Let’s talk about fat-loss. More importantly, let’s talk about why an effective fat-loss program utilizes strength training with weights. Over the last few years, more and more women have started buying into the benefits of strength training for physique and weight management. We are not restricting ourselves to just cardio machines, and now our workouts are more efficient (and hopefully a bit less boring) than ever. For many, the primary focus of hitting the gym is to burn fat, and we’ve outlined some (scientifically backed) reasons weight training is the best tool for just that.
The first rule of fat loss: having muscle increases your resting metabolic rate (RMR)1,2. A crucial element of fat loss is simply having muscle mass; muscle mass burns fat for energy, and building muscle requires resistance training, not cardio. No matter what your trainer tells you, you won’t build any lean muscle by performing 40 minutes on the elliptical. Lean muscle is built through a consistent resistance training program that utilizes large muscle groups and compound movements (like squats, rows, and push-ups).
All gimmicks, infomercials and cheesy marketing schemes aside, it is possible to burn calories all day long without lifting a finger! During an intense workout, your body’s oxygen stores are depleted. Consequently, after a high-intensity workout, your body must work hard to build it’s oxygen stores back up. This is known as excess post-exercise oxygen consumption (EPOC) or “The Afterburn Effect”, and it keeps your body at a heightened metabolic rate for up to 24 hours after a high-intensity workout3! What’s more, studies show high intensity resistance training results in a greater EPOC than steady-state cardio… so it’s time to prioritize the high-intensity interval training (HIIT) and weight training workouts in your weekly routine4!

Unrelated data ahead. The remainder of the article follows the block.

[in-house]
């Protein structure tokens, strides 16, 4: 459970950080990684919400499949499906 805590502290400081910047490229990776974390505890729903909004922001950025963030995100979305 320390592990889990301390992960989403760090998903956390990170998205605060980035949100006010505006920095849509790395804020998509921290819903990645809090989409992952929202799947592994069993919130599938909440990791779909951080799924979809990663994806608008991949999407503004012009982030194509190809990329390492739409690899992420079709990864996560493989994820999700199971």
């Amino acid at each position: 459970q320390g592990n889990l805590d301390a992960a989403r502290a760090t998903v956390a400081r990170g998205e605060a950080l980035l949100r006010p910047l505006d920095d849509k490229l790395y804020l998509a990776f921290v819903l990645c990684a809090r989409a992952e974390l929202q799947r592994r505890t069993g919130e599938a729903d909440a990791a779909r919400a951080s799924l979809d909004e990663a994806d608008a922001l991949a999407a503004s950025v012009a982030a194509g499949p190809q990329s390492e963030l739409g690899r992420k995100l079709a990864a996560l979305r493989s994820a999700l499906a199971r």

You’ve heard it before: the “muscle weighs more than fat” mantra. As tired as it sounds, the saying holds some truth; muscle is more dense than fat, therefore a pound of muscle takes up less volume in your body than a pound of fat. For this reason, we recommend GETTING OFF THE SCALE. As many women see when they begin a strength training, fat-loss regimen of weights and high intensity cardio, the number on the scale does not drop as quickly as they would like. In fact, your weight may immediately go higher. DON’T PANIC! What’s more important is that you are turning your body into a fat-burning machine by decreasing your fat stores and increasing your lean mass
There is a simple formula for weight loss: energy in must be less than energy out to lose weight. Many weight loss programs call for a calorie restricted diet. While a calorie restricted diet isn’t recommended for everyone, many do choose to participate. We’ve covered why having muscle is critical for fat loss, but did you know that on a calorie restricted diet, your body may compensate by consuming a heightened ratio of muscle than fat for energy? This is not a desirable effect, but thankfully studies show utilizing strength training programs will help your body maintain lean body weight while on a calorie retracted diet5. So no matter what type of diet your program calls for, always balance it with strength training at least 2-3 times per week.
There are thousands of weight loss and fat loss programs out there. Flip on the television and you’ll see an infomercial for new types of exercise equipment or the next big home-workout DVD guaranteed to help you shred down a jean size. Just remember, fat-loss comes from a balance of proper nutrition, strength training and cardiovascular training. Most importantly however, the idea of losing fat should not consume your life and control your happiness. We’ve found that with just a few days a week, short bouts of intense exercise (strength training and HIIT) coupled with a diet of lean proteins, healthy fats, well-timed carbs and plenty of vegetables is the easiest way to let your body know you love it, while feeling healthy and progressive in your physique.